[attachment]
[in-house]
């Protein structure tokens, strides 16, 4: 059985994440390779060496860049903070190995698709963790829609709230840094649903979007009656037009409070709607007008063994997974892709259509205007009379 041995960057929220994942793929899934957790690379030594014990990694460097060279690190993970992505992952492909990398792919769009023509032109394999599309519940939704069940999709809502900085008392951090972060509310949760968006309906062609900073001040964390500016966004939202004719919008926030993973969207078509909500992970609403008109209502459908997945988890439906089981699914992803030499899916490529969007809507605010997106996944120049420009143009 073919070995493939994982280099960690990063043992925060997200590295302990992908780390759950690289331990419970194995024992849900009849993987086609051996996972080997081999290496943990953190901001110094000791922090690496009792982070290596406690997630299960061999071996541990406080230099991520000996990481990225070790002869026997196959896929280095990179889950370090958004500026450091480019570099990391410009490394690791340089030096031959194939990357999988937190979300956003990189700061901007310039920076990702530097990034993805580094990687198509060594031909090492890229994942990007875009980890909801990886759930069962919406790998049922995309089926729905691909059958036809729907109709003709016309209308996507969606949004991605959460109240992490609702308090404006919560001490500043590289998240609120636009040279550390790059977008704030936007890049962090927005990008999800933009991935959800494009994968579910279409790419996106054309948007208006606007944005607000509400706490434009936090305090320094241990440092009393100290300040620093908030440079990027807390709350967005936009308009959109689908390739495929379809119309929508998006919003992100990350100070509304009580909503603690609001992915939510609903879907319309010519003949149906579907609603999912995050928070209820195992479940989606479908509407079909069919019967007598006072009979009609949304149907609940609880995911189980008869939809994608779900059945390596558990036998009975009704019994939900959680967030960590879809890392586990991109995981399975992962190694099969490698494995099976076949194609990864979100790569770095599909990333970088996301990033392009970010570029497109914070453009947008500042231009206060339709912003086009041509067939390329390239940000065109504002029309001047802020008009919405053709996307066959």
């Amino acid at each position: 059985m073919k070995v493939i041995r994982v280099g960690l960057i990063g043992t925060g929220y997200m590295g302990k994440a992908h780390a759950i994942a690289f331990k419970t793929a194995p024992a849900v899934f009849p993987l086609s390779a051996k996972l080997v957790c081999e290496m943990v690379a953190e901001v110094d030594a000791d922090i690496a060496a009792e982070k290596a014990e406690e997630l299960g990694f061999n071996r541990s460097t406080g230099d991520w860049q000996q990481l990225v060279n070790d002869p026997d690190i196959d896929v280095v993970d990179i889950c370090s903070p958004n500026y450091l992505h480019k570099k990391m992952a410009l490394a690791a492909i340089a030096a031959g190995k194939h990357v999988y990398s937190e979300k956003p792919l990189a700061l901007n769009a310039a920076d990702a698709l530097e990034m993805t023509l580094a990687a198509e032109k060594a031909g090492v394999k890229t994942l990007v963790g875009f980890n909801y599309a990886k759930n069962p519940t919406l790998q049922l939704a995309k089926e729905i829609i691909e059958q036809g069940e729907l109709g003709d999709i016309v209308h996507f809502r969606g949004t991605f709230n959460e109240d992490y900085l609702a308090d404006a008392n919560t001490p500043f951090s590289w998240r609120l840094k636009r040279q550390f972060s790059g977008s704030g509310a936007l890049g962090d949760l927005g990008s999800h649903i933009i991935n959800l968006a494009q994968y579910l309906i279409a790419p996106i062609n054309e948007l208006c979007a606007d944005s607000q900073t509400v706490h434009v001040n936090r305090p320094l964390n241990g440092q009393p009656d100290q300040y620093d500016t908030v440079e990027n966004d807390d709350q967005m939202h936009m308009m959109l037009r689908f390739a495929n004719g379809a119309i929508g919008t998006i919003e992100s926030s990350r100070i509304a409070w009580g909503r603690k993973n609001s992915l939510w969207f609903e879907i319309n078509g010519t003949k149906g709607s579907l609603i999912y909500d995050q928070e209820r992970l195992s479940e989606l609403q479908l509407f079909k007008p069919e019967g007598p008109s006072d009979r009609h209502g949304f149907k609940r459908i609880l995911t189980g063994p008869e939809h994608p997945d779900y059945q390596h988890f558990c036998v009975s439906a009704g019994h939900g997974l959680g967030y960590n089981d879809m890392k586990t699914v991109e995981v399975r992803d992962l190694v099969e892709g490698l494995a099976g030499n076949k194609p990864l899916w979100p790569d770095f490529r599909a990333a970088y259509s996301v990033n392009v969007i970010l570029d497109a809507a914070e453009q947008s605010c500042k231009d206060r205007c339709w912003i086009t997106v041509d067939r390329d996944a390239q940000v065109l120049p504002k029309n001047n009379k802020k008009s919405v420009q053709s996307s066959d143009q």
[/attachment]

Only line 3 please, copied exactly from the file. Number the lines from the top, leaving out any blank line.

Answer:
């Amino acid at each position: 059985m073919k070995v493939i041995r994982v280099g960690l960057i990063g043992t925060g929220y997200m590295g302990k994440a992908h780390a759950i994942a690289f331990k419970t793929a194995p024992a849900v899934f009849p993987l086609s390779a051996k996972l080997v957790c081999e290496m943990v690379a953190e901001v110094d030594a000791d922090i690496a060496a009792e982070k290596a014990e406690e997630l299960g990694f061999n071996r541990s460097t406080g230099d991520w860049q000996q990481l990225v060279n070790d002869p026997d690190i196959d896929v280095v993970d990179i889950c370090s903070p958004n500026y450091l992505h480019k570099k990391m992952a410009l490394a690791a492909i340089a030096a031959g190995k194939h990357v999988y990398s937190e979300k956003p792919l990189a700061l901007n769009a310039a920076d990702a698709l530097e990034m993805t023509l580094a990687a198509e032109k060594a031909g090492v394999k890229t994942l990007v963790g875009f980890n909801y599309a990886k759930n069962p519940t919406l790998q049922l939704a995309k089926e729905i829609i691909e059958q036809g069940e729907l109709g003709d999709i016309v209308h996507f809502r969606g949004t991605f709230n959460e109240d992490y900085l609702a308090d404006a008392n919560t001490p500043f951090s590289w998240r609120l840094k636009r040279q550390f972060s790059g977008s704030g509310a936007l890049g962090d949760l927005g990008s999800h649903i933009i991935n959800l968006a494009q994968y579910l309906i279409a790419p996106i062609n054309e948007l208006c979007a606007d944005s607000q900073t509400v706490h434009v001040n936090r305090p320094l964390n241990g440092q009393p009656d100290q300040y620093d500016t908030v440079e990027n966004d807390d709350q967005m939202h936009m308009m959109l037009r689908f390739a495929n004719g379809a119309i929508g919008t998006i919003e992100s926030s990350r100070i509304a409070w009580g909503r603690k993973n609001s992915l939510w969207f609903e879907i319309n078509g010519t003949k149906g709607s579907l609603i999912y909500d995050q928070e209820r992970l195992s479940e989606l609403q479908l509407f079909k007008p069919e019967g007598p008109s006072d009979r009609h209502g949304f149907k609940r459908i609880l995911t189980g063994p008869e939809h994608p997945d779900y059945q390596h988890f558990c036998v009975s439906a009704g019994h939900g997974l959680g967030y960590n089981d879809m890392k586990t699914v991109e995981v399975r992803d992962l190694v099969e892709g490698l494995a099976g030499n076949k194609p990864l899916w979100p790569d770095f490529r599909a990333a970088y259509s996301v990033n392009v969007i970010l570029d497109a809507a914070e453009q947008s605010c500042k231009d206060r205007c339709w912003i086009t997106v041509d067939r390329d996944a390239q940000v065109l120049p504002k029309n001047n009379k802020k008009s919405v420009q053709s996307s066959d143009q």